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The Book of Job - "Don't Put God in a Box!"

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Adam Czap 3/24/03 English 401 Vika Gardner The Book of Job: "Don't Put God in a Box!" Questions about the nature of God in the book of Job are often in reference to His justice and the problem of evil. However, the narrators of the Book of Job insist that the reader beware of this urge to reinvent the nature of God. In some mythological-based polytheistic traditions, the gods are sometimes represented as having dual natures and that their gods' will to do good and evil are almost the same. But in the monotheistic Christianity tradition, God is often interpreted as being a God that is wholly good, and the figure of Satan is a polar opposite to God-the condensation of all that is evil. The book of Job appears to conflict with this belief by offering the story of a conversation between God and Satan about God's righteous servant named Job. As we shall later see, the reader is in fact warned of the troubles that come with assuming the nature of God. God's words and silence throughout the text seem to deliberately insist that God and Satan are beings whose natures are not dependent on what we often limit them to. ...read more.


God accepts the challenge and Job is inflicted with boils, but remains alive and unwilling to curse the face of God. Instead, Job curses his own birth (Job 3:1). Now Job's friends come to be with him during his suffering. Theoretically, these friends the common theological view that God only punishes those who are evil and the he protects those who are innocent. This idea of a God does reflect the expressions of the rest of the Bible, but that is not the real issue here-the real problem is that Job's friends are not considering God's omnipotence, and that He is not limited to doing only that which is just in terms of man. Their opinions of God are what many people see, and which the book of Job is arguing against, the problem of evil. Bildad insists that Job and his children must have done something to deserve their fates because God (apparently) punishes the evil: "Does God pervert justice? (Job 8:3)" According to Job's friends, the answer is definitely not. They believe that God the equivalent to Justice, and that God cannot pervert justice without perverting himself. ...read more.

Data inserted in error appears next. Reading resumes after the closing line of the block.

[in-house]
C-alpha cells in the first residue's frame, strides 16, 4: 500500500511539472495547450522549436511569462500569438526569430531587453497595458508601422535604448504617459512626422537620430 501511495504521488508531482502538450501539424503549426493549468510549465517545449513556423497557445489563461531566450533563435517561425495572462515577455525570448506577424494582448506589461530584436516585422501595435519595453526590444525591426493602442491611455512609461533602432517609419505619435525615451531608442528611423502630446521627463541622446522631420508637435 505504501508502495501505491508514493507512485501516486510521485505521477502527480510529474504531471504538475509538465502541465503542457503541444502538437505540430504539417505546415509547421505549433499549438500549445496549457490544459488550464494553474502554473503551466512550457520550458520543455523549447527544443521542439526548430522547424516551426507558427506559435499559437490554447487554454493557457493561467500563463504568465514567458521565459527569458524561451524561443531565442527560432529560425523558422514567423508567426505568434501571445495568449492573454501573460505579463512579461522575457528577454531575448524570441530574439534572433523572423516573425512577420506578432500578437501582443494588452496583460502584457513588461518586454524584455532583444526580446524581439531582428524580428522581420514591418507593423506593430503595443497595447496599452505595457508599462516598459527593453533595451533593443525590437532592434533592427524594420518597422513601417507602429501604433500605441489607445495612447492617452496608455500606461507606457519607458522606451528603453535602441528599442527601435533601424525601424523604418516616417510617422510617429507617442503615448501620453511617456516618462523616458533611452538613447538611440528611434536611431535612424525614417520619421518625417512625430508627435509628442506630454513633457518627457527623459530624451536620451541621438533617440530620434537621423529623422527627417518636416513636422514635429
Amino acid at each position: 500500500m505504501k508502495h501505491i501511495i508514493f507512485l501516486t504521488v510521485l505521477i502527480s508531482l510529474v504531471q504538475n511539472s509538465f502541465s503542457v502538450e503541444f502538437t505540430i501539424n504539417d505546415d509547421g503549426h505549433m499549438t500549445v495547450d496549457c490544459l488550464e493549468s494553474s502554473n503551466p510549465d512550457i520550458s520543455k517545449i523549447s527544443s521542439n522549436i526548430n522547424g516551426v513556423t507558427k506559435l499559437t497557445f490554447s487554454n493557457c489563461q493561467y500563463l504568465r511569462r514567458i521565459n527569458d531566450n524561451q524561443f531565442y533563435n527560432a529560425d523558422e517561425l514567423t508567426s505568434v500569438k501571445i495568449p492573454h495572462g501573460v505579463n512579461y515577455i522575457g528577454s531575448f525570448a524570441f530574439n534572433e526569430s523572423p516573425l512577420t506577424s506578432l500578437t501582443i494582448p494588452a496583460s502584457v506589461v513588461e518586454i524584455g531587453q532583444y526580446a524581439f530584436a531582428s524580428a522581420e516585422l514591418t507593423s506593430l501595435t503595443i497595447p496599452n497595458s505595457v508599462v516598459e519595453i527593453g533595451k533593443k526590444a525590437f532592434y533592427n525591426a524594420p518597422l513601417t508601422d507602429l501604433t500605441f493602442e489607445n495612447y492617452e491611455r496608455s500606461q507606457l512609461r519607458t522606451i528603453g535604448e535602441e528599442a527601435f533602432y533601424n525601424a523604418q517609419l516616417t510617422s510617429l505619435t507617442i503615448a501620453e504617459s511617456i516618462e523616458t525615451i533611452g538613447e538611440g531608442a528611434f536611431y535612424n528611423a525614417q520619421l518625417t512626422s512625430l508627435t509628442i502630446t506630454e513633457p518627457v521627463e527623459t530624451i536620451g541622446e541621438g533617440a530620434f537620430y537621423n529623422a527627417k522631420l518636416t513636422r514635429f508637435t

Finally, Job is proven right by the treatment of Job's friends. God addressing Eliphaz and saying, "My wrath is kindled against you and against your two friends; because you have not spoken of me what is right, like Job has (Job 7:1)." The only way for them to be saved now is through the prayers of Job. In the concluding epilogue of the book of Job, the narrator is warning about the dangers of trying to serve a God who suits our personal needs instead of serving the God who exists and is not subject to the ideals of mortal men. In fact, this idea is comparable to the first commandment which says, "Thou shall have no other gods before Me." Throughout this amazing book, the text is showing that God must be allowed to do whatever He wants, and do it all in His own timing. After all, if God is the sole creator of everything, who are we to ask Him if He screwed up? "For my thoughts are not your thoughts, neither are your ways my ways," declares the Lord. As the heavens are higher than the earth, so are my ways higher than your ways and my thoughts than your thoughts. (Isaiah 55:8-9). ...read more.

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